Look at the picture of the red rubber duck. If you lean back for a second, thinking of the red rubber duck will almost inevitably lead to a stream of associations. The ideas, pictures and memories
that come to your mind depend on all kinds of factors that include your prior experiences and your current mood. We can say that the image of the red rubber duck triggers a stream of associations.
The fun thing about triggers is that you may end up thinking of something that has no connection whatsoever with the initial trigger.
Lean back for another second and think of an item in your home, a landmark or a close friend. That thought will inevitably lead you to have a certain associated memory or thought—a daydream of various, wandering memories, ideas and future plans. In fact, thinking in associations is a natural habit, one that we are born with.
More importantly for the field of studying and learning, we have an inbuilt capacity to force associations. This means that we can educate our minds to match a certain trigger with an association of our choice. I call that process “loading.”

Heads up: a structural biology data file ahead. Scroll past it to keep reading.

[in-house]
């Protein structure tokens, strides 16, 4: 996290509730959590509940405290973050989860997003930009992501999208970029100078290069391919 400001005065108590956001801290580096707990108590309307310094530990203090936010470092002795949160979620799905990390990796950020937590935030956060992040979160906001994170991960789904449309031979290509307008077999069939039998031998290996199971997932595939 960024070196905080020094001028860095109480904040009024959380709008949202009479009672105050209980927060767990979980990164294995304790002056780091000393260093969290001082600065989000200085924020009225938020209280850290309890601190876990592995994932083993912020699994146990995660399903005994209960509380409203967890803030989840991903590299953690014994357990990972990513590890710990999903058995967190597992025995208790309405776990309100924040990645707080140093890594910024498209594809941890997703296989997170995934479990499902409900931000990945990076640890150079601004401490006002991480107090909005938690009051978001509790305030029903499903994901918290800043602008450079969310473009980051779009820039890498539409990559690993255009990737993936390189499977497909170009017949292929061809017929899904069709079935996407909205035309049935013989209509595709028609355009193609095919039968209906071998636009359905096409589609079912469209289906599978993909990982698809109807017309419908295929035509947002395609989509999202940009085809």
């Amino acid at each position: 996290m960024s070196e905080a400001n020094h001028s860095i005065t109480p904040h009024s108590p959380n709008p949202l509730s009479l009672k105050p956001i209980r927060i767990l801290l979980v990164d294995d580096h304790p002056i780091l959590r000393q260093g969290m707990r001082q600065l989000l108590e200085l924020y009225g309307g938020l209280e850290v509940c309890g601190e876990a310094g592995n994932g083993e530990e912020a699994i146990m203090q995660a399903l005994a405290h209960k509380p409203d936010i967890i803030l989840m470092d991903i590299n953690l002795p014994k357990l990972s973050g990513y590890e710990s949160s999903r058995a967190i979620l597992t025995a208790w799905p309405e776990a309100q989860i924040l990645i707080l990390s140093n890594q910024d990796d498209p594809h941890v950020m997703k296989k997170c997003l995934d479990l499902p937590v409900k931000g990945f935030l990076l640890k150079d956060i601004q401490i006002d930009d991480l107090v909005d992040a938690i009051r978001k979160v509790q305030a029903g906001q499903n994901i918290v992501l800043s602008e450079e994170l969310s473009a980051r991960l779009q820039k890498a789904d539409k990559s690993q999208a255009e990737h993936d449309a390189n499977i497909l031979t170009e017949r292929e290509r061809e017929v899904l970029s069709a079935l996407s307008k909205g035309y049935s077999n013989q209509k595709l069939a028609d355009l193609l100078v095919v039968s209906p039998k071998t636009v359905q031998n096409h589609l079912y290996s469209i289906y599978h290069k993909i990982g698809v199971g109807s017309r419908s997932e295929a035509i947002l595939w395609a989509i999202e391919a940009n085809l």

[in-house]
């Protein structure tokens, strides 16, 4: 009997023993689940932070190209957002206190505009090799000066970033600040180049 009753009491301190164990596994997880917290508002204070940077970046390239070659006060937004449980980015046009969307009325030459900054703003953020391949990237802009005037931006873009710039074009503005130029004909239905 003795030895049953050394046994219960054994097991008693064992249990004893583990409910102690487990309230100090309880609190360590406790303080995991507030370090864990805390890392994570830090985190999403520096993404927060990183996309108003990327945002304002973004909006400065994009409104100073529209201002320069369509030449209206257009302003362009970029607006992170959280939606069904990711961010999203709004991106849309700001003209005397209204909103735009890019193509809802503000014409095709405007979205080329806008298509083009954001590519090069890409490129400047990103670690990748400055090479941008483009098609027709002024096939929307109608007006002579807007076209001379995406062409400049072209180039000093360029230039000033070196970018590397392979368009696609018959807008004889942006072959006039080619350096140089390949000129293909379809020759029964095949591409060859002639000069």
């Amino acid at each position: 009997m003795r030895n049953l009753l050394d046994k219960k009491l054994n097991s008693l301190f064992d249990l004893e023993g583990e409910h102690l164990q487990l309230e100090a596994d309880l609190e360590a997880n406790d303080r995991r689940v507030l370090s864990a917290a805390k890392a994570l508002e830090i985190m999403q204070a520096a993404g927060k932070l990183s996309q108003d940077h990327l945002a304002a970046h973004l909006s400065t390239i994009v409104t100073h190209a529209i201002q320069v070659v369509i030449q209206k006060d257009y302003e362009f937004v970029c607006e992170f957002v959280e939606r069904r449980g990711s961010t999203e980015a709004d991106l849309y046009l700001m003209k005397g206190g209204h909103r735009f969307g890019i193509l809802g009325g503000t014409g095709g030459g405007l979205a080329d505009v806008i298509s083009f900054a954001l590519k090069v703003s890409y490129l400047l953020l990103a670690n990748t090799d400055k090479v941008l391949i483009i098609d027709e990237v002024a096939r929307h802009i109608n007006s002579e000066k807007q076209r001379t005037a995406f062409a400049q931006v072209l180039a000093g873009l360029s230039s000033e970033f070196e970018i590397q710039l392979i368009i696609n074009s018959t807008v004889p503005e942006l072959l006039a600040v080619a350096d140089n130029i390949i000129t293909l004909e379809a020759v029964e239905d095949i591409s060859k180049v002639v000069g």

Once you encounter the item again tonight, you will be reminded of that strange image. In the same second, you will also be reminded of that call you need to make.
This example is primarily meant to illustrate how easy it is to control associations and make them work for you. I assure you that the mechanism of loading triggers with deliberately created associations of your choice is that simple.
Deliberately working with associations in studying and learning has the great advantage that once a trigger-association sequence is stored in our minds, the trigger almost effortlessly triggers the association, bringing information to mind. With abstract information, the key to success is in creating triggers and associations that relate to the information you need to learn and retrieve. Don't miss out on this simple but extremely powerful technique.
Find out how association techniques and "loading" can help you in your next exam and read Red Rubber Duck's Learning & Study Skill Guide.
With a background in intellectual property law, Dan Vandon has earned law degrees in several countries, a chore that led to perfecting the tools and
techniques presented in Red Rubber Duck’s Learning & Study Skill Guide. "Red Rubber Duck's Learning & Study Skill Guide" is Dan Vandon’s personal recipe for dealing with an overflow of
information and mastering exams — challenges
faced by all students.